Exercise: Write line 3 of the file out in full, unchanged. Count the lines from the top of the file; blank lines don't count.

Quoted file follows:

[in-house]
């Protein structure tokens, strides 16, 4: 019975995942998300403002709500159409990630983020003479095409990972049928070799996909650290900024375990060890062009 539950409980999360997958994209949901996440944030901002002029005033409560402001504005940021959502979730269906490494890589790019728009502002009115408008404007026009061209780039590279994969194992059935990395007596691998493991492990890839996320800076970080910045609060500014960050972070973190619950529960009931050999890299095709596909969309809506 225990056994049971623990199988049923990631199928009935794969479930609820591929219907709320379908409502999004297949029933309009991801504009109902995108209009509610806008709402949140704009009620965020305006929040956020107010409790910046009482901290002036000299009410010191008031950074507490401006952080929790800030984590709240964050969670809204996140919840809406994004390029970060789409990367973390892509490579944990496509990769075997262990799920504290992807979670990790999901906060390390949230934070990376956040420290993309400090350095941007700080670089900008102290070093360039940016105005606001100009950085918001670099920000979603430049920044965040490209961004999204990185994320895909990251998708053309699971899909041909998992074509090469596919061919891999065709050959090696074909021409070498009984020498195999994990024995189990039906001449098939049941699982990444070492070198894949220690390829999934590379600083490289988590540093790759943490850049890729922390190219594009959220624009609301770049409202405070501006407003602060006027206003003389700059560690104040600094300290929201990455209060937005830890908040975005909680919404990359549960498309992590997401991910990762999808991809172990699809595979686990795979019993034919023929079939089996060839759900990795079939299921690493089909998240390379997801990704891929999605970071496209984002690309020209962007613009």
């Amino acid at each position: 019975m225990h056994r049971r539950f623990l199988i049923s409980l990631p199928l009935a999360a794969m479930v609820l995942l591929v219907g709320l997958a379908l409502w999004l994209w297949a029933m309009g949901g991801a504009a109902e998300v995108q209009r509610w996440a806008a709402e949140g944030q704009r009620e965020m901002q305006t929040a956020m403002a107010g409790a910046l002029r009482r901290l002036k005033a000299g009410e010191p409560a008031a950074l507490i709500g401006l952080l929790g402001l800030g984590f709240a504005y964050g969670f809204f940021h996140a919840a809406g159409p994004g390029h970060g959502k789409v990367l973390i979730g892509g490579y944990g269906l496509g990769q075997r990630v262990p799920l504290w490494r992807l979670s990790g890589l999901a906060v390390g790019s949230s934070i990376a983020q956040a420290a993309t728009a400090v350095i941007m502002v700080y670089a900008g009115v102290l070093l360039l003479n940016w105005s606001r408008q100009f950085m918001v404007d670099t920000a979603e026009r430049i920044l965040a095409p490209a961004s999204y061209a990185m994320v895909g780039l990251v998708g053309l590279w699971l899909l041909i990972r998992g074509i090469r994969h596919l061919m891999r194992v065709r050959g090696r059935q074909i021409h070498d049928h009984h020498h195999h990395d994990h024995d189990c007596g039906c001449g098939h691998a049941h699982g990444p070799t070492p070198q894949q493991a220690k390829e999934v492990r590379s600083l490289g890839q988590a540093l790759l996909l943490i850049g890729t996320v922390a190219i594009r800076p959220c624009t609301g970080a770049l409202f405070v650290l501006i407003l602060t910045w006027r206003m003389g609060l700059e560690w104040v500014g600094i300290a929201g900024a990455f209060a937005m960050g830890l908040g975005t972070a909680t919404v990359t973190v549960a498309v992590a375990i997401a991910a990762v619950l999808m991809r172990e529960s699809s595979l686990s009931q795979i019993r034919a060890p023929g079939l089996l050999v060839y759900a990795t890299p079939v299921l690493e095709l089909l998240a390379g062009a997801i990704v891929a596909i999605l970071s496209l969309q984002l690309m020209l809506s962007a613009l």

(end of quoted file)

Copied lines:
């Amino acid at each position: 019975m225990h056994r049971r539950f623990l199988i049923s409980l990631p199928l009935a999360a794969m479930v609820l995942l591929v219907g709320l997958a379908l409502w999004l994209w297949a029933m309009g949901g991801a504009a109902e998300v995108q209009r509610w996440a806008a709402e949140g944030q704009r009620e965020m901002q305006t929040a956020m403002a107010g409790a910046l002029r009482r901290l002036k005033a000299g009410e010191p409560a008031a950074l507490i709500g401006l952080l929790g402001l800030g984590f709240a504005y964050g969670f809204f940021h996140a919840a809406g159409p994004g390029h970060g959502k789409v990367l973390i979730g892509g490579y944990g269906l496509g990769q075997r990630v262990p799920l504290w490494r992807l979670s990790g890589l999901a906060v390390g790019s949230s934070i990376a983020q956040a420290a993309t728009a400090v350095i941007m502002v700080y670089a900008g009115v102290l070093l360039l003479n940016w105005s606001r408008q100009f950085m918001v404007d670099t920000a979603e026009r430049i920044l965040a095409p490209a961004s999204y061209a990185m994320v895909g780039l990251v998708g053309l590279w699971l899909l041909i990972r998992g074509i090469r994969h596919l061919m891999r194992v065709r050959g090696r059935q074909i021409h070498d049928h009984h020498h195999h990395d994990h024995d189990c007596g039906c001449g098939h691998a049941h699982g990444p070799t070492p070198q894949q493991a220690k390829e999934v492990r590379s600083l490289g890839q988590a540093l790759l996909l943490i850049g890729t996320v922390a190219i594009r800076p959220c624009t609301g970080a770049l409202f405070v650290l501006i407003l602060t910045w006027r206003m003389g609060l700059e560690w104040v500014g600094i300290a929201g900024a990455f209060a937005m960050g830890l908040g975005t972070a909680t919404v990359t973190v549960a498309v992590a375990i997401a991910a990762v619950l999808m991809r172990e529960s699809s595979l686990s009931q795979i019993r034919a060890p023929g079939l089996l050999v060839y759900a990795t890299p079939v299921l690493e095709l089909l998240a390379g062009a997801i990704v891929a596909i999605l970071s496209l969309q984002l690309m020209l809506s962007a613009l």